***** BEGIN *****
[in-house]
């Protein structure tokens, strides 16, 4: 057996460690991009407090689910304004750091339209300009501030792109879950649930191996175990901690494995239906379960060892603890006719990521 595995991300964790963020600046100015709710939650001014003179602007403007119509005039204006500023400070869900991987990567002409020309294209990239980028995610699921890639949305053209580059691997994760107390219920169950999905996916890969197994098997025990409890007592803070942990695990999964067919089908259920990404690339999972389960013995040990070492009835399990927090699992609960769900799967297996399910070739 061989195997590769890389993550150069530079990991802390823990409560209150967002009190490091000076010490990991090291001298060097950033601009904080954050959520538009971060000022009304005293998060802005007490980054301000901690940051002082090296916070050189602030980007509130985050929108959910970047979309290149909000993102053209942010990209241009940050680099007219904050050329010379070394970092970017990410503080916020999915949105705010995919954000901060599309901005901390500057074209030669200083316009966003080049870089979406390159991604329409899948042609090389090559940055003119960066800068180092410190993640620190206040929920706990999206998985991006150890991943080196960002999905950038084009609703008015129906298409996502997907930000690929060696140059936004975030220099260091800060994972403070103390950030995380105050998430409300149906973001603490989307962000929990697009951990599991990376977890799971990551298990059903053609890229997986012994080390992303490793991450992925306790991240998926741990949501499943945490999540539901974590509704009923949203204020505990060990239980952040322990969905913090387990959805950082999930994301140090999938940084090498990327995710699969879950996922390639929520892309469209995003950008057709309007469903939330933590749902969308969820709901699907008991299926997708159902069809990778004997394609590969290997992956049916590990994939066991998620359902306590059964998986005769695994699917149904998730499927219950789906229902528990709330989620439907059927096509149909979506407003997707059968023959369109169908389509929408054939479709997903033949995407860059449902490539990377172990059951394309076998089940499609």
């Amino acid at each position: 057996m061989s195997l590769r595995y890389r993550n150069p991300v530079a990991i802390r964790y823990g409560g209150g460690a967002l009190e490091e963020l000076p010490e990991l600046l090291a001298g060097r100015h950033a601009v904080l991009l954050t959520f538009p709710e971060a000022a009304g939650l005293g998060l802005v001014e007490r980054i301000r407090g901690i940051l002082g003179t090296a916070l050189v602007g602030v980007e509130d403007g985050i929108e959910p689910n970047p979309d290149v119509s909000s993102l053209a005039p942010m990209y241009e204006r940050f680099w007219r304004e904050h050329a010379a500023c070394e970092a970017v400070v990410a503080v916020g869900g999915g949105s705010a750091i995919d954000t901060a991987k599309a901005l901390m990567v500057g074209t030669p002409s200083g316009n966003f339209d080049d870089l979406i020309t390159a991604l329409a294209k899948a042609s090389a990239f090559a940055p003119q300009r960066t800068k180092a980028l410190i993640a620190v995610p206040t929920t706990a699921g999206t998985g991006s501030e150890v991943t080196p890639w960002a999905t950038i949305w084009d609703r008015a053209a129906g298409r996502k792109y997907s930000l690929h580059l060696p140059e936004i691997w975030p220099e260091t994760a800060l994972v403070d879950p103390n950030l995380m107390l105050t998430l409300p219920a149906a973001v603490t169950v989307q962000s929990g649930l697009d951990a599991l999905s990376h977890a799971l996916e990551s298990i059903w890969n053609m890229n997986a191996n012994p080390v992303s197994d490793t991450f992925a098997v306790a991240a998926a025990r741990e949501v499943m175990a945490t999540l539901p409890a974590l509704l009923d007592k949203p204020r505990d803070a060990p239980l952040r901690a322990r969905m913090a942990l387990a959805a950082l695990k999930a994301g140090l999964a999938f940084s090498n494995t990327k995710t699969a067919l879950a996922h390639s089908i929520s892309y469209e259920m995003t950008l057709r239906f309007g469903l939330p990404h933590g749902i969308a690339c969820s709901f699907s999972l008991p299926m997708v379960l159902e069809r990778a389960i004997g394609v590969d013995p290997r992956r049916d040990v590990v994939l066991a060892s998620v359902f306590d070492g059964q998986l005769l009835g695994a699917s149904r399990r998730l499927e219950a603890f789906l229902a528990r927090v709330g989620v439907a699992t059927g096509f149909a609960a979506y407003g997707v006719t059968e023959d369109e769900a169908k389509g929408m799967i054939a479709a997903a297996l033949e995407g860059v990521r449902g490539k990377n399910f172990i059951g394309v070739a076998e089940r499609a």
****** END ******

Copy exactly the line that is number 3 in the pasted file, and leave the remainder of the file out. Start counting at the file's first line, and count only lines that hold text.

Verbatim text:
């Amino acid at each position: 057996m061989s195997l590769r595995y890389r993550n150069p991300v530079a990991i802390r964790y823990g409560g209150g460690a967002l009190e490091e963020l000076p010490e990991l600046l090291a001298g060097r100015h950033a601009v904080l991009l954050t959520f538009p709710e971060a000022a009304g939650l005293g998060l802005v001014e007490r980054i301000r407090g901690i940051l002082g003179t090296a916070l050189v602007g602030v980007e509130d403007g985050i929108e959910p689910n970047p979309d290149v119509s909000s993102l053209a005039p942010m990209y241009e204006r940050f680099w007219r304004e904050h050329a010379a500023c070394e970092a970017v400070v990410a503080v916020g869900g999915g949105s705010a750091i995919d954000t901060a991987k599309a901005l901390m990567v500057g074209t030669p002409s200083g316009n966003f339209d080049d870089l979406i020309t390159a991604l329409a294209k899948a042609s090389a990239f090559a940055p003119q300009r960066t800068k180092a980028l410190i993640a620190v995610p206040t929920t706990a699921g999206t998985g991006s501030e150890v991943t080196p890639w960002a999905t950038i949305w084009d609703r008015a053209a129906g298409r996502k792109y997907s930000l690929h580059l060696p140059e936004i691997w975030p220099e260091t994760a800060l994972v403070d879950p103390n950030l995380m107390l105050t998430l409300p219920a149906a973001v603490t169950v989307q962000s929990g649930l697009d951990a599991l999905s990376h977890a799971l996916e990551s298990i059903w890969n053609m890229n997986a191996n012994p080390v992303s197994d490793t991450f992925a098997v306790a991240a998926a025990r741990e949501v499943m175990a945490t999540l539901p409890a974590l509704l009923d007592k949203p204020r505990d803070a060990p239980l952040r901690a322990r969905m913090a942990l387990a959805a950082l695990k999930a994301g140090l999964a999938f940084s090498n494995t990327k995710t699969a067919l879950a996922h390639s089908i929520s892309y469209e259920m995003t950008l057709r239906f309007g469903l939330p990404h933590g749902i969308a690339c969820s709901f699907s999972l008991p299926m997708v379960l159902e069809r990778a389960i004997g394609v590969d013995p290997r992956r049916d040990v590990v994939l066991a060892s998620v359902f306590d070492g059964q998986l005769l009835g695994a699917s149904r399990r998730l499927e219950a603890f789906l229902a528990r927090v709330g989620v439907a699992t059927g096509f149909a609960a979506y407003g997707v006719t059968e023959d369109e769900a169908k389509g929408m799967i054939a479709a997903a297996l033949e995407g860059v990521r449902g490539k990377n399910f172990i059951g394309v070739a076998e089940r499609a």